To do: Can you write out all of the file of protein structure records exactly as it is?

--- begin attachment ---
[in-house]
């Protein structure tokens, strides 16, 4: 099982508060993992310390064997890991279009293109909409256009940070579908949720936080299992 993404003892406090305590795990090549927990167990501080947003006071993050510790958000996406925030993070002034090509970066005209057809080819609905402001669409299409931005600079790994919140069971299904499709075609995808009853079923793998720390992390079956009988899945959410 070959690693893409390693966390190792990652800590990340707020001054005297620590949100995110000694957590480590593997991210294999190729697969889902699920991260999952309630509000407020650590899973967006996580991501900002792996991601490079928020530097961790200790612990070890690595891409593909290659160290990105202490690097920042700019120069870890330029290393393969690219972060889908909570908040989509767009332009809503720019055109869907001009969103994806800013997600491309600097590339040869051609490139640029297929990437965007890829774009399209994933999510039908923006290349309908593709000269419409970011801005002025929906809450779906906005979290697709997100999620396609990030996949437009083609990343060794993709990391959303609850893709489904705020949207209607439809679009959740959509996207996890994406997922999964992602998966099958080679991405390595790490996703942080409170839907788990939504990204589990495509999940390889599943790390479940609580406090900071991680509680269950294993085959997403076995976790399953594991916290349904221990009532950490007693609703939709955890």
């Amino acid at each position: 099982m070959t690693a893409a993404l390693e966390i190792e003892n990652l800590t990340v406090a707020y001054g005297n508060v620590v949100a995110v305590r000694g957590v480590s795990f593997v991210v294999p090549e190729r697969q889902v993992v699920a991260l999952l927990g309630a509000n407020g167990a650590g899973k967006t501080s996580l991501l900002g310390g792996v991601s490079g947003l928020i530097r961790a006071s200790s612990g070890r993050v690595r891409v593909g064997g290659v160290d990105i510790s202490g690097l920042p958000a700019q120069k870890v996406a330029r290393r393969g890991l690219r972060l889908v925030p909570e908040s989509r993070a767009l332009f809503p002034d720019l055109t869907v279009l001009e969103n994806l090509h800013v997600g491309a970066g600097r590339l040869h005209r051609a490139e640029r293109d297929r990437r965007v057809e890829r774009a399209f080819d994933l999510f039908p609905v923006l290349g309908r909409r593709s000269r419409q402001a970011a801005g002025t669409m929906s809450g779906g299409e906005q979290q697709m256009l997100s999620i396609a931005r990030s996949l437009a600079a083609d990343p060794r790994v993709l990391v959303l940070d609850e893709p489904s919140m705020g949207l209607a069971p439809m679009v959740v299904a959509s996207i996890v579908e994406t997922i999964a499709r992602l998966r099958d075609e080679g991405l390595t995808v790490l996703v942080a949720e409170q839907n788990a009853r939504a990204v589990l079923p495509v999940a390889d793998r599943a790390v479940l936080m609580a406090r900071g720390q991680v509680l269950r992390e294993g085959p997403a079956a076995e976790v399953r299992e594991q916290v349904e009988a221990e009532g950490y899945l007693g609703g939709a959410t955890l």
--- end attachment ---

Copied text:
[in-house]
């Protein structure tokens, strides 16, 4: 099982508060993992310390064997890991279009293109909409256009940070579908949720936080299992 993404003892406090305590795990090549927990167990501080947003006071993050510790958000996406925030993070002034090509970066005209057809080819609905402001669409299409931005600079790994919140069971299904499709075609995808009853079923793998720390992390079956009988899945959410 070959690693893409390693966390190792990652800590990340707020001054005297620590949100995110000694957590480590593997991210294999190729697969889902699920991260999952309630509000407020650590899973967006996580991501900002792996991601490079928020530097961790200790612990070890690595891409593909290659160290990105202490690097920042700019120069870890330029290393393969690219972060889908909570908040989509767009332009809503720019055109869907001009969103994806800013997600491309600097590339040869051609490139640029297929990437965007890829774009399209994933999510039908923006290349309908593709000269419409970011801005002025929906809450779906906005979290697709997100999620396609990030996949437009083609990343060794993709990391959303609850893709489904705020949207209607439809679009959740959509996207996890994406997922999964992602998966099958080679991405390595790490996703942080409170839907788990939504990204589990495509999940390889599943790390479940609580406090900071991680509680269950294993085959997403076995976790399953594991916290349904221990009532950490007693609703939709955890």
């Amino acid at each position: 099982m070959t690693a893409a993404l390693e966390i190792e003892n990652l800590t990340v406090a707020y001054g005297n508060v620590v949100a995110v305590r000694g957590v480590s795990f593997v991210v294999p090549e190729r697969q889902v993992v699920a991260l999952l927990g309630a509000n407020g167990a650590g899973k967006t501080s996580l991501l900002g310390g792996v991601s490079g947003l928020i530097r961790a006071s200790s612990g070890r993050v690595r891409v593909g064997g290659v160290d990105i510790s202490g690097l920042p958000a700019q120069k870890v996406a330029r290393r393969g890991l690219r972060l889908v925030p909570e908040s989509r993070a767009l332009f809503p002034d720019l055109t869907v279009l001009e969103n994806l090509h800013v997600g491309a970066g600097r590339l040869h005209r051609a490139e640029r293109d297929r990437r965007v057809e890829r774009a399209f080819d994933l999510f039908p609905v923006l290349g309908r909409r593709s000269r419409q402001a970011a801005g002025t669409m929906s809450g779906g299409e906005q979290q697709m256009l997100s999620i396609a931005r990030s996949l437009a600079a083609d990343p060794r790994v993709l990391v959303l940070d609850e893709p489904s919140m705020g949207l209607a069971p439809m679009v959740v299904a959509s996207i996890v579908e994406t997922i999964a499709r992602l998966r099958d075609e080679g991405l390595t995808v790490l996703v942080a949720e409170q839907n788990a009853r939504a990204v589990l079923p495509v999940a390889d793998r599943a790390v479940l936080m609580a406090r900071g720390q991680v509680l269950r992390e294993g085959p997403a079956a076995e976790v399953r299992e594991q916290v349904e009988a221990e009532g950490y899945l007693g609703g939709a959410t955890l």